Federal regulators have proposed slapping a cap on the number of king salmon that pollock trawlers can accidently kill in the Gulf of Alaska in an effort to help a limping Southcentral sport and subsistence fishery.
The proposed limit of 22,500 is less than half of last year's bycatch of 51,000 kings but more than the eight-year average of 19,000 taken by commercial pollock fishermen pursuing the low-cost whitefish that end up as frozen fish sticks in freezers across America.
How many kings is 51,000? That's more than three-quarters of the total number of kings that made it past sonar counters in the big Kenai River run last year.
However, biologists aren't sure where the kings caught by Gulf of Alaska pollock fishermen are headed, though genetic sampling will be ramped up this season in an effort to answer that question. It may, however, take as long as five years to reach a conclusion.
The proposed cap -- known as the preliminary preferred alternative -- is the mid-range number considered by the North Pacific Fishery Management Council at its meeting in Anchorage. The smallest cap was 15,000 kings; the largest was twice that.
Final action is due at the council's June meeting in Nome.
"We applaud the council for taking this step toward limiting chinook bycatch, especially at a time when king salmon returns are so low," said Theresa Peterson, a 30-year commercial fisherman and member of the Alaska Marine Conservation Council.
Dismal king returns have afflicted several Kodiak sport fisheries for years. Before this season even opens, Fish and Game managers clamped down on two premier Kodiak fisheries.
Fishing for kings on the 22-mile Karluk on the southwest end of Kodiak will be catch and release only. And at the Ayakulik River, the bag and possession limit will be one fish, with a season-long limit of two.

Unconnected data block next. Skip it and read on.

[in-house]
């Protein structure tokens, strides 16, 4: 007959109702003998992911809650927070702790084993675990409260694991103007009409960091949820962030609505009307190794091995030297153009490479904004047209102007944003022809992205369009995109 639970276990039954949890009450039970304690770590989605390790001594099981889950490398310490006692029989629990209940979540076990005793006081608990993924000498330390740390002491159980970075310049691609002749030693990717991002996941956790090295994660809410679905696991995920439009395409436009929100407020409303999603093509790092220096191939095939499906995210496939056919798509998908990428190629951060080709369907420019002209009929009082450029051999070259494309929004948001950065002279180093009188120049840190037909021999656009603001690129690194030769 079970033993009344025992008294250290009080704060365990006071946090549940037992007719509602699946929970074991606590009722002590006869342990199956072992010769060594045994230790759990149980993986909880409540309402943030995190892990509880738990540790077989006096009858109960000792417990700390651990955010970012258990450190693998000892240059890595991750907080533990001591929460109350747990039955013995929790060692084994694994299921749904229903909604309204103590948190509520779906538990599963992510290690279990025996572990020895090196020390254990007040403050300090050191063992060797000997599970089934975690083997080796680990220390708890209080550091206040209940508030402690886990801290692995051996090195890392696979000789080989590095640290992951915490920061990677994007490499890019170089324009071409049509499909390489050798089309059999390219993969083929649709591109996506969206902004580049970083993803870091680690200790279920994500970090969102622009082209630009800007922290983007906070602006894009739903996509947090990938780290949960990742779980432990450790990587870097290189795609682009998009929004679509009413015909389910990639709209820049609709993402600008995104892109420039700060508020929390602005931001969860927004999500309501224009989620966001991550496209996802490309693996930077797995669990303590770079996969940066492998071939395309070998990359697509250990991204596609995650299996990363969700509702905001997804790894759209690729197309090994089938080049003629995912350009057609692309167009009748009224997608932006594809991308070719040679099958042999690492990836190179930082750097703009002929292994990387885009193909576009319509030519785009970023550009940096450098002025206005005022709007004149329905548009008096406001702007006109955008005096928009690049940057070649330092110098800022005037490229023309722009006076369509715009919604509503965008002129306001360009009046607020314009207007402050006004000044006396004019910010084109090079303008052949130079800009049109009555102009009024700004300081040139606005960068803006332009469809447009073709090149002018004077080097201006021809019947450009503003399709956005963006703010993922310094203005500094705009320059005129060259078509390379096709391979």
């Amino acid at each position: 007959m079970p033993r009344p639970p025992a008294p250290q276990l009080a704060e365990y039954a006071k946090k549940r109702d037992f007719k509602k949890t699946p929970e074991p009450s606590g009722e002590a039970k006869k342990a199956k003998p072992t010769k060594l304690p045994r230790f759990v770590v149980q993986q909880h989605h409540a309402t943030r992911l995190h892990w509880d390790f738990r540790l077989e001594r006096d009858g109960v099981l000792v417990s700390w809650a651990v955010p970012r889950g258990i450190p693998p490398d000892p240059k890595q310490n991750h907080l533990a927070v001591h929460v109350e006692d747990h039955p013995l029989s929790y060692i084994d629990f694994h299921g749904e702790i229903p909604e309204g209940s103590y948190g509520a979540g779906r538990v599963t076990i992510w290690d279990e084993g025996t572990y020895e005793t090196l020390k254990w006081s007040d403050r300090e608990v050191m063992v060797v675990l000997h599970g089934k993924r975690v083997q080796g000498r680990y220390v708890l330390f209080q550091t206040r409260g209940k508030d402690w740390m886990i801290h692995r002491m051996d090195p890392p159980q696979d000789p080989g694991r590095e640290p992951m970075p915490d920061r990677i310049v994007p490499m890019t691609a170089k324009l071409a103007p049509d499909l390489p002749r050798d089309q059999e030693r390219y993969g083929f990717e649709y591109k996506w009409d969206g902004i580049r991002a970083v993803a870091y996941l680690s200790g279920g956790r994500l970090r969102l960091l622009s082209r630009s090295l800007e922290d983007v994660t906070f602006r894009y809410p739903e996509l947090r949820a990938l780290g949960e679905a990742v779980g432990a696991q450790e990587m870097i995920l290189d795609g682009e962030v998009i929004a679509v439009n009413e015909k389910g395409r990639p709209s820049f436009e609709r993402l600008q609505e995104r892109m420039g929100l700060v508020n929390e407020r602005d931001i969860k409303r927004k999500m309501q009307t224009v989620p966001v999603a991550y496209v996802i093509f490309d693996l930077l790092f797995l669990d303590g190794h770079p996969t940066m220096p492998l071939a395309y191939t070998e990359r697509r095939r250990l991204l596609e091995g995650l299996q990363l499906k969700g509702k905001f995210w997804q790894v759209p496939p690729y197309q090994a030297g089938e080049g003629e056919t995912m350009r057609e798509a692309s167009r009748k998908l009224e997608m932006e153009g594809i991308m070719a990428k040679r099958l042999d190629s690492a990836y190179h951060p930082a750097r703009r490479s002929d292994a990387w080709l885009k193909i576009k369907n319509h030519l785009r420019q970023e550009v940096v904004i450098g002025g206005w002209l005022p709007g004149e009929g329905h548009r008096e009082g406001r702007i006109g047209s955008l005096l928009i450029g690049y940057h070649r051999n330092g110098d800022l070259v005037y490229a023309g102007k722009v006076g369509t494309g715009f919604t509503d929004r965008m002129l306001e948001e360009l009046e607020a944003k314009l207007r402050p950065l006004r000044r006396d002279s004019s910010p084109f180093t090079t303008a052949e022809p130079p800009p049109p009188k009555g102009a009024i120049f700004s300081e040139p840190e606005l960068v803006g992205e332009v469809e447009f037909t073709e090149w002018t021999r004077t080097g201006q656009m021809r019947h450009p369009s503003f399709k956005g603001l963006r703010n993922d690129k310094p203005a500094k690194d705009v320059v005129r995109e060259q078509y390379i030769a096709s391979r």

Both fisheries, which were closed last year, are struggling to rebound from years of dreadful king returns. Not since 2006 has the Karluk seen the minimum number of kings biologists aim for to protect future runs. The Ayakulik has come up short since 2007.
The Anchor River just north of Homer has also missed its minimum escapement goal the past two years.
"By and large, the majority of the comments I've received is that it's time we did something," said Duncan Fields of Kodiak, one of the six Alaskans on the council. "You can't take large numbers of a species like chinook without any consequences.
"Chinook are very important to lots of people, and not just economically. There's a vibrant sport fishery and in the Native community, chinook has been an important source of subsistence food for a long period of time."
On the other hand, Fields noted there is "grave concern" in the trawl fleet that commercial boats won't be able to catch all of the pollock allowed them some years because the king bycatch is too high.
Pollock fishing in the Gulf of Alaska is far smaller than the billion-dollar industry in the Bering Sea. The recommended allowable pollock catch for the Bering Sea in 2011 is about 1.25 million metric tons -- compared to just 96,000 tons for the Gulf.
The vessels in the Gulf are also smaller than the factory trawlers used to catch pollock in the Bering Sea.
As a result, they take their catch to on-shore processors instead of processing the fish at sea. That means a pollock fishing vessel in the Gulf doesn't necessarily know how many salmon it has caught until processing, making it more difficult to avoid roving salmon hot spots.
"What happened last year won't happen again, and that's a good thing," said fishing charter captain Pete Wedin, a member of the Alaska Marine Conservation Council. "We'll get better data, too. Having better observing will make a big difference."
Wedin was referring to the council's motion to use fishery observers on small boats under 60 feet; currently they are only on 30 percent of the boats between 60 to 125 feet.
The 11-member North Pacific Fishery Management Council crafts fishing rules in waters off Alaska. In addition to the six Alaskans on the council, there are three voting members from Washington, one from Oregon and one federal representative.
If approved in Nome, the change won't go into effect until the 2012 season.
"Lot of us were outraged (by last year's bycatch)," Wedin said of advocates of a lower cap. "It isn't a fast track -- we've been asking for this for 20 years. I've always been outraged by waste, and I welcome any idea (commercial fishermen) have to eliminate the waste."
Past efforts to reign in the Bering Sea king bycatch give Fields encouragement.
"The fleet responded well before the regulations were implemented," he said. "Behavior patterns changed. Since we began talking about it in the Bering Sea, bycatch has been substantially reduced."
Reach reporter Mike Campbell at firstname.lastname@example.org or 257-4329.